Beyond the Mirror: Cosmetic Surgery and Beauty that lasts a Lifetime

Marion Simms
4 min readMar 20

Growing old is tough… especially on the ego. Just having to hold my book (or whatever I’m reading) out to see the fine prints or hearing myself grunt as I pick up something from the floor… I feel so old! The amount of food that I have always consumed now makes me fat. And when I look in the mirror, I seem to have grown a new wrinkle on my face. Ugh… it’s horrifying! What do I do now?

While none of us can prevent aging, there are a variety of options to ward off the more visible signs of growing old. Among the most popular, of course, is cosmetic surgery. We hear about how it maintains a youthful look and enhances appearance… on our social media feed, in magazines, and in television ads, and see the results on some of our friends and favorite celebrities. It’s so hard to keep up with the ever-changing looks of the Kardashians or remember how they looked before all the nips and tucks.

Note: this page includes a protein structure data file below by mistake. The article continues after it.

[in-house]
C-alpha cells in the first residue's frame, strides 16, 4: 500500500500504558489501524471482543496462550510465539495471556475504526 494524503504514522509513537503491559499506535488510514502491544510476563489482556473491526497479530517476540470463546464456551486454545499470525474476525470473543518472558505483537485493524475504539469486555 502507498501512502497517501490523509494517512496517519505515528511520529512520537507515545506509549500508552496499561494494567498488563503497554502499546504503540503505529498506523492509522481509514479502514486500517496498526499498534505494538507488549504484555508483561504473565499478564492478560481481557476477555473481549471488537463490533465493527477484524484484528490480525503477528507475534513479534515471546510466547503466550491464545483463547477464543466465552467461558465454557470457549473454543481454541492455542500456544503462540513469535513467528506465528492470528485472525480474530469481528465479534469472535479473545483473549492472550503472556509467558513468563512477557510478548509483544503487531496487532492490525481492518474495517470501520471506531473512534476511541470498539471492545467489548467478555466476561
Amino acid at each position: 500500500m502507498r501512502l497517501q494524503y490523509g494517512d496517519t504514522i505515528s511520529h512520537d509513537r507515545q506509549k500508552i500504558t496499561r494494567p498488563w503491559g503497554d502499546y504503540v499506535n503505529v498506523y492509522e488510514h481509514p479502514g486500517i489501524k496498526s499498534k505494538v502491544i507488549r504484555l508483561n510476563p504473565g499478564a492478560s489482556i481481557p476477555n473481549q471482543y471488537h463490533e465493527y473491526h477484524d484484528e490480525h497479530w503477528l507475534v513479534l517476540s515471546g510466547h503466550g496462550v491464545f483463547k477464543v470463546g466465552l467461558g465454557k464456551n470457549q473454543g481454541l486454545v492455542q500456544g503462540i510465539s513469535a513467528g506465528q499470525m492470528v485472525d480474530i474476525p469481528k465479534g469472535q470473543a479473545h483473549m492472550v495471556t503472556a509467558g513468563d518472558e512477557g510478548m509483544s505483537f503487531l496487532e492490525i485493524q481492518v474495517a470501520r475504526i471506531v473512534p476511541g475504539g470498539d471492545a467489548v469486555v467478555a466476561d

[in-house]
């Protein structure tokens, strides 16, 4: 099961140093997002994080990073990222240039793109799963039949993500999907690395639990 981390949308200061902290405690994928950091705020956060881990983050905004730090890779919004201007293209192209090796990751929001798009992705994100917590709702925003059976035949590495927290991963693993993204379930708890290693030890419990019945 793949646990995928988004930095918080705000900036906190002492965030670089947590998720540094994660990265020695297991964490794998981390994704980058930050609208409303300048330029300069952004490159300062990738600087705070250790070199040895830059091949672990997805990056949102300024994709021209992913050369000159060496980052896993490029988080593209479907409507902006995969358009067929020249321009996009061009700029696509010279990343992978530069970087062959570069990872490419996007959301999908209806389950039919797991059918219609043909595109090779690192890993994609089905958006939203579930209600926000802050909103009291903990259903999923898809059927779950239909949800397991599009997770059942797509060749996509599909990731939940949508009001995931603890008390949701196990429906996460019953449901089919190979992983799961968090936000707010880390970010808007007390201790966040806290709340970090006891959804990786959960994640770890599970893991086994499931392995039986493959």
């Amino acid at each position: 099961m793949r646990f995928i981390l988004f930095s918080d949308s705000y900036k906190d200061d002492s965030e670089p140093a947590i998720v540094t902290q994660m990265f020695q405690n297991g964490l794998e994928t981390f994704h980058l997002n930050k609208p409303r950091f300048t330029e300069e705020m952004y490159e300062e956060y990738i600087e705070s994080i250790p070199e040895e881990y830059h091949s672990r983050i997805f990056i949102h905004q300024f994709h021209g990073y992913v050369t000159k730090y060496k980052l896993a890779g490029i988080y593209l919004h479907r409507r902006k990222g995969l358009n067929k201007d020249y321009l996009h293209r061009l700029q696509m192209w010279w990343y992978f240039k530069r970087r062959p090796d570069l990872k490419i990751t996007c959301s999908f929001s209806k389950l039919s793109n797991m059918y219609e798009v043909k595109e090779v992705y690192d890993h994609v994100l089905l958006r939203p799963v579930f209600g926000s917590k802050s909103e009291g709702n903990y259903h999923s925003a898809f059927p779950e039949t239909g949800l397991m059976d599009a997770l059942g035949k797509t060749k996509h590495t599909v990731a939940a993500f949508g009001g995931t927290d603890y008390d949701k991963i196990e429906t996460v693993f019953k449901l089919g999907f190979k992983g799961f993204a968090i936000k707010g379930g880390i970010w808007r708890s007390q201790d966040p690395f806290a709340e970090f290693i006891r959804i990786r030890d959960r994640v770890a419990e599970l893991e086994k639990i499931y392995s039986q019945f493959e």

Cosmetic surgery has become synonymous with the quest for youth and beauty. It has spawned a new aesthetic of desirability and is driven by the need for social acceptance.

Historically, the field has, for centuries, been driven by medical necessity. During World War I, the sheer volume of patients with facial injuries and burns — coupled with advances in blood transfusions and infection control — allowed doctors to experiment with innovative new techniques. Skin grafts, bone grafts, facial reconstructions, and wound-stitching techniques all made dramatic leaps forward.

By the 1950s plastic surgery became more mainstream and by the 1990s, procedures in America grew tenfold into the area of cosmetic surgery. Institutes around the US were offering brow lifts, hair replacement surgery, rhinoplasty, blepharoplasty, collagen and fat injections, breast augmentation, tummy tucks, and face lifts. In 1994, there were nearly 400,00 esthetic surgeries performed, many on patients with family incomes under $50,000 a year.

New technology continues to drive the sector’s growth, with some 85% of these procedures (of which Botox and fillers are by far the most popular) considered “minimally invasive.” And in 2022, 15.5 million procedures were performed in the U.S. alone.

Marion Simms

I have been in the skin care industry for over 25 years as teacher, beauty therapist, lecturer, consultant, writer and business owner of Skin Sense Wellness.